One of my favorite things about doing service and mission projects at church is to see how many people I can get involved and excited about what we are doing. Many people will jump right in and busy themselves going about God’s work. Others may be a little more reticent (like Gideon or Moses) at first.
I have learned something from old Tom Sawyer and his fence painting escapade though. If you make serving God and teaching others about Him fun, others will jump in and start participating before they even realize it. Often these are the same people who might tell you they are not gifted for that work, or maybe they will say that particular work is just not “their thing”. Children may tell you they are too grown-up for such baby stuff. Try a little Tom Sawyer on them though and they will surprise themselves.
This summer, we have pulled in every conceivable age group to help us (except perhaps babies). People have acted in our dramas who may have never acted before. I have discovered quite a few very talented people who I might have never originally asked to help in particular areas. We have used people from other congregations and outside organizations to inform the children of the many ways they can help others in their communities and around the world while also sharing the Gospel.
I always love it at the end of class time as we try to finish up our service projects for the day. I will look up and suddenly there are teens and parents who are working with the children on one of our many projects. Some of our teens will check in with me every week to see if I need their help. Often they will come early on Wednesday nights to help me finish projects before they go to their own class.
This week was another example of using a lot of people. In our first center, we talked about homelessness with the children. After discussing what life is like for many people, I took the children outside to get a little taste of what life on the streets might be like. I set up an “alley” behind our building. Although it is grassy, it really does sort of have that alleyway feel to it. A few large appliance boxes and a large trash can were thrown out in our “alley”.
I had the children step outside and figure out shelter and food for themselves. At first they were very excited and proud about the shelters they built. Reality sank in though when I asked how well their shelter would work in a bad thunderstorm or when it was 20 degrees outside. The idea of possibly having to go through garbage cans for a meal was a new idea to them. We even discussed mental illness and how it can play a role in whether someone will use shelters and soup kitchens or not.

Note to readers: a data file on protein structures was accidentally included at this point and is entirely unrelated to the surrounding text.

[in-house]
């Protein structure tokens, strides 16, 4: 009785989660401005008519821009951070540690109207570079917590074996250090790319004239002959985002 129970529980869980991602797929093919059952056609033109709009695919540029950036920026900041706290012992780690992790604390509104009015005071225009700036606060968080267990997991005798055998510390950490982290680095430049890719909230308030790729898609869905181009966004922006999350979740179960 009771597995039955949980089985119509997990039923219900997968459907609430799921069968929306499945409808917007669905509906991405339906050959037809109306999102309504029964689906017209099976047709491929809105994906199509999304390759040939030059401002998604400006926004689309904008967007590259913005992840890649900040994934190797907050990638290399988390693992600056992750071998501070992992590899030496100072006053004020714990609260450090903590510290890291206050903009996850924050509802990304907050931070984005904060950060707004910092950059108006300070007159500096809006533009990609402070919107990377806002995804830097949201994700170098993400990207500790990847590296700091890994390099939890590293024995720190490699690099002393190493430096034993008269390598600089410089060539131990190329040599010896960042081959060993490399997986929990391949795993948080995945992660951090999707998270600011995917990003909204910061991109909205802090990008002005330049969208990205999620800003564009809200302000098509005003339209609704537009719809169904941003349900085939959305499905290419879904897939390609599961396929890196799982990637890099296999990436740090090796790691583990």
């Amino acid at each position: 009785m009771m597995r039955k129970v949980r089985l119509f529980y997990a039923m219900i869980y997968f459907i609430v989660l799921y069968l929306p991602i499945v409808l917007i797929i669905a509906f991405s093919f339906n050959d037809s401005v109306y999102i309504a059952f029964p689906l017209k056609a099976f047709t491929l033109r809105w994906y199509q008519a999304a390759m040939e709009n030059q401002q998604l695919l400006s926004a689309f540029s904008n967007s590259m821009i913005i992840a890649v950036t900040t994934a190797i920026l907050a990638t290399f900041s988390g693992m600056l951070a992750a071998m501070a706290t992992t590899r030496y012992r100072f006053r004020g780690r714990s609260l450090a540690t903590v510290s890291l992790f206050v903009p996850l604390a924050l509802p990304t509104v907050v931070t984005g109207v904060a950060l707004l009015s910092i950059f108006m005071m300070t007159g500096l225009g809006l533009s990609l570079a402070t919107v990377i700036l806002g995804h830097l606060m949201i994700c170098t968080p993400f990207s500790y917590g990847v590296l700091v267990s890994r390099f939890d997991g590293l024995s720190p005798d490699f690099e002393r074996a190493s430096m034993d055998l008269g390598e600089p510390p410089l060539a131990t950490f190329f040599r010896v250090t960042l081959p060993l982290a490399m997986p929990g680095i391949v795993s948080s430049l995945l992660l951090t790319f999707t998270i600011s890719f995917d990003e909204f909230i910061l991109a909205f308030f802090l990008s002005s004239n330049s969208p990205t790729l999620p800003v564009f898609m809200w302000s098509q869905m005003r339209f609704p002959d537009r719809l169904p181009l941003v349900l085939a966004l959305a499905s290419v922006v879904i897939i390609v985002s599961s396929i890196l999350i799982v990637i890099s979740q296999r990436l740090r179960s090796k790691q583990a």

After gaining a new insight to the challenges facing the homeless, the children came inside (It was over 100 degrees in Atlanta today or we would have stayed outside!) and made fleece blankets we will deliver to Atlanta Inner City Ministries to give out when the weather gets cold. We took two – two yard sections of fleece and placed them wrong sides together. After cutting a seven inch square out of each corner, one inch strips were cut all around the blanket.
The children double knotted the front and back strips together all around the edges. Small children almost have to have one adult for every one or two children for this project. Tying shoes is a lost art, so many did not have any idea how to tie a knot. The older children can whiz through a blanket very quickly, so make sure you have cut enough blankets to fill your time.
India was the country our children visited today. Friends of ours in another congregation in town are involved in the tsunami area of India. Another member came by and shared about the orphanage and how the church has loved and cared for those children. Their care has shown the community God’s love. As a result the church is also growing all over that part of India.
The children saw photos of the area and heard stories of life in India. They learned 100 rupees is not as much money as one would think and tasted one of the favorite foods in that part of India. Each group of children presented the mission work in India with a bag of items they said would help them the most. The mission team will take them with them to India in a few days.
Our story from Acts focused on Paul and Silas in jail. Oddly enough, dog chains and tierras from Walmart (minus the princess part) created makeshift shackles for the prison. This summer, we have tried to use some of the same actors as almost an acting team. This has worked well, as the actors develop a comfort level working with each other. The dramas are more natural and fun as the actors are able to relax and get into the swing of things.
The children finished their t-shirts and discussed persecution of Christians around the world. The older children learned more details of recent events (from Voice of the Martyrs website) and how standing up for your faith may even be hard for them here. The younger children talked about being brave enough to tell people about church and God. In a couple of weeks, the children will put on their shirts and practice using them to help remember the parts of the basic Gospel story.
The next time you have a service or missions project, take some time to think about what will make it appear to be more fun. You don’t have to be silly or bribe people. Fun colors, background music and an enthusiastic and encouraging leader will draw in people to help. Many of those same people may have said “no” if just asked to “help with a project”. Take a tip from old Tom Sawyer and see how many people you can get serving others and sharing God’s words.